Dominique Strauss-Kahn has been accused of a sex crime. After a week of free gossip about sordid secrets concealed by superinjunctions, and in the wake of the Assange controversy, the combination of a high profile financier-cum-left-winger with the whiff of sexualised domination has proved sufficient to displace attention from the Democratic Republic of Congo, which had earned a spike in coverage from a new report on the extent of sexual violence there.
The numbers are appropriately horrifying. Although I can’t access the full American Journal of Public Health paper from my usual entry points (itself frustrating: why lock up your vital statistical research behind a paywall while the media is reporting on it far and wide?), the abstract suggests the following: based on a representative household survey of 3,345 female informants from a 2007 survey added to some population estimates, it is suggested that some 1.7-1.8 million women in Congo have been raped during their lifetimes, and that between 407,000-434,000 (to the nearest thousand) of those have been raped in the last 12 months. A total of 3.1-3.4 million women are estimated to have been victims/survivors of ‘intimate partner sexual violence’, which I assume means not raped by strangers or officially ‘enemy’ soldiers.
Jason Stearns provides some useful context to argue that these numbers are not surprising given previous surveys, if somewhat more solid in methodological terms. The UN has been calling the DRC ‘the rape capital of the world’ for some time now, and there are a significant number of organisations working on these issues in situ. Indeed, the sheer scale of attention to rape in the DRC is spoken of as a logistical problem among those working there. While conducting fieldwork in Goma last year, I spoke to a UNOCHA representative who put their figures (which were not comprehensive) for agencies working on sexual violence in Eastern DRC at 80 international NGOs and over 200 local NGOs, as well as multiple elements of the UN system itself. Properly coordinating work between such a mass of groups (with wildly varying levels of skill and funding) in situations of violence and funding uncertainty is as difficult as you might expect.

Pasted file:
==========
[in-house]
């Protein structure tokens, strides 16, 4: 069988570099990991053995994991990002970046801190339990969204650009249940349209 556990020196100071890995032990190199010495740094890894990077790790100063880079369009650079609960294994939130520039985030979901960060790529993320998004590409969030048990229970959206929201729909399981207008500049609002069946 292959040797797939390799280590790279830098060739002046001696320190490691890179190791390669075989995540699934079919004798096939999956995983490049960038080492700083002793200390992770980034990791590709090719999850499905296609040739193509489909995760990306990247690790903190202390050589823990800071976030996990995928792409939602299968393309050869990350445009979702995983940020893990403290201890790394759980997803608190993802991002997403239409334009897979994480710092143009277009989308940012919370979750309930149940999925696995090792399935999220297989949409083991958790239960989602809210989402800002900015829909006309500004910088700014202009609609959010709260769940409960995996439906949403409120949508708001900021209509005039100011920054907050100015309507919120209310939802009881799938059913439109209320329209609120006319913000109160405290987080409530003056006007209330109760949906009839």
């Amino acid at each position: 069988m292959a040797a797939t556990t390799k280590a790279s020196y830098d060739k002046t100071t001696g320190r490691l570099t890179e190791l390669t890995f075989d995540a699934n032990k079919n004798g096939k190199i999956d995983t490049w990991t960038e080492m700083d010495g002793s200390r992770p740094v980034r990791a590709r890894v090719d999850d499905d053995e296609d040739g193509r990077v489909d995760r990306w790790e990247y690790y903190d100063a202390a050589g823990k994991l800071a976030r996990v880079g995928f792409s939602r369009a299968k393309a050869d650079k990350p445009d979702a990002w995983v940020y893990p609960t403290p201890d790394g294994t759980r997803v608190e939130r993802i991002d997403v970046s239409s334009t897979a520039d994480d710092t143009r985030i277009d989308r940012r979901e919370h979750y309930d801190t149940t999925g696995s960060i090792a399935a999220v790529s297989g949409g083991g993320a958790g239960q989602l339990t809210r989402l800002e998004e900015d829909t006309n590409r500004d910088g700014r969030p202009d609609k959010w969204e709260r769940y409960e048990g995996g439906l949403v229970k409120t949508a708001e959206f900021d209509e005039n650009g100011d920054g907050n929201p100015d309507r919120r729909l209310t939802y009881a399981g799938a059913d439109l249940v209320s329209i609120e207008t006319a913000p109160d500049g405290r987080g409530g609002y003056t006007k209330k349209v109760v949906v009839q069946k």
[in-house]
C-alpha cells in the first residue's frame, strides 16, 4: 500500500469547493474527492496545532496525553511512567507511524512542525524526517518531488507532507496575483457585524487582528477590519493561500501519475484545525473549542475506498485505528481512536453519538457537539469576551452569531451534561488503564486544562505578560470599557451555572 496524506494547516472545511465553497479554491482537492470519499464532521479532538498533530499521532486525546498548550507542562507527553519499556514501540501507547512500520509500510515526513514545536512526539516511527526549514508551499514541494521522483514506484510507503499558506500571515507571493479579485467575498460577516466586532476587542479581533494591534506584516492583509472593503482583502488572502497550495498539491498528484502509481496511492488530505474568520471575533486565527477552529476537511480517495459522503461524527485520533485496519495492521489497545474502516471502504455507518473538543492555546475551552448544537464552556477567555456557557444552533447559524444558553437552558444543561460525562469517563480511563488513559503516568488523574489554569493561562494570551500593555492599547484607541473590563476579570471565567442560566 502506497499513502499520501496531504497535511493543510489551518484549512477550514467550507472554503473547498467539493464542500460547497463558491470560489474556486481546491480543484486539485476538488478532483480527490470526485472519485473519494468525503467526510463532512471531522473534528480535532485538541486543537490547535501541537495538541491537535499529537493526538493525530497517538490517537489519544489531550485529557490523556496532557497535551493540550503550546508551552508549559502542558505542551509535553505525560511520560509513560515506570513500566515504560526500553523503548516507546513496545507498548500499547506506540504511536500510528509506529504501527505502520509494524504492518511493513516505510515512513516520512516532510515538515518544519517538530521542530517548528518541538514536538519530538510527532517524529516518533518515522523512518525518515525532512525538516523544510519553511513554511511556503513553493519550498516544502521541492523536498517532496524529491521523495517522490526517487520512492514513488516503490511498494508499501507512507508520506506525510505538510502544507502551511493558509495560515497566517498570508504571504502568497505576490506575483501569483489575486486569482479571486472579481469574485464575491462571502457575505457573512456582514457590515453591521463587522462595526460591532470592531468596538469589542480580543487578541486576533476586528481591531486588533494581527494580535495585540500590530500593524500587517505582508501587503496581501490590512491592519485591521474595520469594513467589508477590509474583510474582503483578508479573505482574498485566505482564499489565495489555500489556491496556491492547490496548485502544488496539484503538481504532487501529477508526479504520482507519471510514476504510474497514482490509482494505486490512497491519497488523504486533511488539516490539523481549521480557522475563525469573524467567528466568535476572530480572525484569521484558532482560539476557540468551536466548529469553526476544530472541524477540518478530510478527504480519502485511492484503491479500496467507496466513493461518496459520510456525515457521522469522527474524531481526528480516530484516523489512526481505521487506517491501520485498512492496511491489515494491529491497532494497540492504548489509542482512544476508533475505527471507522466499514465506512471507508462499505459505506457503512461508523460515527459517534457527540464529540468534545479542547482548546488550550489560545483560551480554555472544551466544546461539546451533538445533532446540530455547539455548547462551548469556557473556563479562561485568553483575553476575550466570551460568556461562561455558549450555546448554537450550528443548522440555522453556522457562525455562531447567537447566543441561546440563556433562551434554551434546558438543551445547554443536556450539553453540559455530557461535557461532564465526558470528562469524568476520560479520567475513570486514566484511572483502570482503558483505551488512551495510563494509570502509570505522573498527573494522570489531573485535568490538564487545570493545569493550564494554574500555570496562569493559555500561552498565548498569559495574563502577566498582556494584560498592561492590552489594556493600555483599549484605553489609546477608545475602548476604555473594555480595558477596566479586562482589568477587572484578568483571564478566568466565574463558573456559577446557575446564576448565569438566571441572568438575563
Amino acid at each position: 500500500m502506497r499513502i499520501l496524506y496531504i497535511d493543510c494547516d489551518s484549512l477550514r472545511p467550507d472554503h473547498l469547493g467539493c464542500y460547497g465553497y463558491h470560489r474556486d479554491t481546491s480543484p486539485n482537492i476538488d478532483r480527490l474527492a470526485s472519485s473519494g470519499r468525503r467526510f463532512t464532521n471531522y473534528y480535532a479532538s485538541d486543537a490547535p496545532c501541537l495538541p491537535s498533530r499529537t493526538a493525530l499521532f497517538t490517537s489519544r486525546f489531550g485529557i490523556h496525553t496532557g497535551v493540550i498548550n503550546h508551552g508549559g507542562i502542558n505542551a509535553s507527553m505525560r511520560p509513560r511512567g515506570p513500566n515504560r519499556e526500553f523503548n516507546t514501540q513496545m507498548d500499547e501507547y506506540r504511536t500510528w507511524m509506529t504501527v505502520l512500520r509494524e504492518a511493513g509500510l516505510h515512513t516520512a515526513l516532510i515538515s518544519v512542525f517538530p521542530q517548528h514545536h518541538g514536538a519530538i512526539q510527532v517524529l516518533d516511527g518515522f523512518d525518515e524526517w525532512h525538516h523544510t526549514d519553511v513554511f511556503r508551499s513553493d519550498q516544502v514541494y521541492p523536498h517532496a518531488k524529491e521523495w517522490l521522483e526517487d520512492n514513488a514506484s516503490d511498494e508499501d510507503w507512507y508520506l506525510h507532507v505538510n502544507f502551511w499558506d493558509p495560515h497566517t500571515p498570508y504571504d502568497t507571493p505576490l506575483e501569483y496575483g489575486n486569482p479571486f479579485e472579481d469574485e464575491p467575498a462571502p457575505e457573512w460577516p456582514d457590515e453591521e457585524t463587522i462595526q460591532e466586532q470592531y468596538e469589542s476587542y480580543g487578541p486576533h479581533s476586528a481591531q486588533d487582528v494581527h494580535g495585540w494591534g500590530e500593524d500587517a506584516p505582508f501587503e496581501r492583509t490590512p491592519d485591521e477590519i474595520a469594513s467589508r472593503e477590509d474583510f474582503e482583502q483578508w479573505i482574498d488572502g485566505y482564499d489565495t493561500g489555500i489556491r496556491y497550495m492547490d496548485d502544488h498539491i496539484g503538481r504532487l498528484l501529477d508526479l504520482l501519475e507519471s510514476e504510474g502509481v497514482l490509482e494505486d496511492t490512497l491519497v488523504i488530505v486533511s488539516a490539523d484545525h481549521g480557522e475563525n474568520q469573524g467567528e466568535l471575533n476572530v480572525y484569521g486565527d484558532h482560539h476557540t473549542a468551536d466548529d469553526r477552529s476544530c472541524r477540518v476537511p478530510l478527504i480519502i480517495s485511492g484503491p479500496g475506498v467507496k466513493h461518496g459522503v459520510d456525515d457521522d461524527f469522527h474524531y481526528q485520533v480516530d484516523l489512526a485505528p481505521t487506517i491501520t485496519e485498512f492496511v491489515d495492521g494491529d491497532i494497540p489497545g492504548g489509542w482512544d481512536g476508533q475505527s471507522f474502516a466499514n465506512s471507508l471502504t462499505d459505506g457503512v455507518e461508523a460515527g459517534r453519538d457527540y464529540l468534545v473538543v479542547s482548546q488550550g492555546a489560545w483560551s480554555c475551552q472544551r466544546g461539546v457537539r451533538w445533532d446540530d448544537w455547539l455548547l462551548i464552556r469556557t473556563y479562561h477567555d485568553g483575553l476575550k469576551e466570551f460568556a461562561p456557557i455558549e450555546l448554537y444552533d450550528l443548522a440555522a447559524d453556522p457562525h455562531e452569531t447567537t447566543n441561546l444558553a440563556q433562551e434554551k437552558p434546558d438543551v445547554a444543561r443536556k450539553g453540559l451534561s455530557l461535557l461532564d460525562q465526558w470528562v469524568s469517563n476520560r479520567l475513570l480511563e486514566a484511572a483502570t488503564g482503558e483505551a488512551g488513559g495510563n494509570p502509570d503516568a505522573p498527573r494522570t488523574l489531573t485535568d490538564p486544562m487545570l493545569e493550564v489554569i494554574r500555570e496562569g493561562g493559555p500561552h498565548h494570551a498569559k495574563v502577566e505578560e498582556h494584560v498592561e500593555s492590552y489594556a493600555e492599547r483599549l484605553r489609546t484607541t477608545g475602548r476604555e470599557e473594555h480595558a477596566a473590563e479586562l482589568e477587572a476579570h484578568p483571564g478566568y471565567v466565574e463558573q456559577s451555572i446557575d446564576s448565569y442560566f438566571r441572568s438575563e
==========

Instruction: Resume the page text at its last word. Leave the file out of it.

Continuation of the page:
This gestures towards one of a number of complexities and problems in the analysis and politics of wartime sexual violence.
First, properly accounting for sexualised aggression is not a straightforward task. Different organisations collate data in wildly different ways, and most official structures rely on data gathered by groups lower down the organisational food chain, which inevitably leads to discontinuities and likely to double-counting as well as under-counting. It is not clear from summaries or media reports whether the DRC Demographic and Health Survey, which the most recent research relies on, was conducted entirely by a single party applying a standardised methodology. Discussions with those working on sexual violence in Goma (dealt with in this International Alert report, which I was a Research Associate for and which I will blog about at some point) suggested widespread frustration, suspicion and even rejection of estimates for total rapes. The most common message was that statistics like these were helpful in campaigning terms, but were unlikely to represent any accurate picture of what was going on.
Our statistical picture may even be the direct inverse of reality. As one UN official explained it, the data collected by any study is directly related to the geographical coverage of the research team. In times of high insecurity, when rape is likely to be extensive, the coverage of teams is restricted to the safest and best protected areas. Their estimates are therefore based on samples which will be unusually guarded from sexual violence, resulting in a headline figure that suggests that rape is going down precisely when violence and insecurity are at their highest levels. By contrast, research teams are able to conduct their most comprehensive assessments when violence has receded, meaning that the higher levels of rape reported will reflect periods of rape and pillage that are in the past, or reporting which is ‘batched’ together (for example, individuals reporting all the sexual violence experienced over the last years in one statistical go).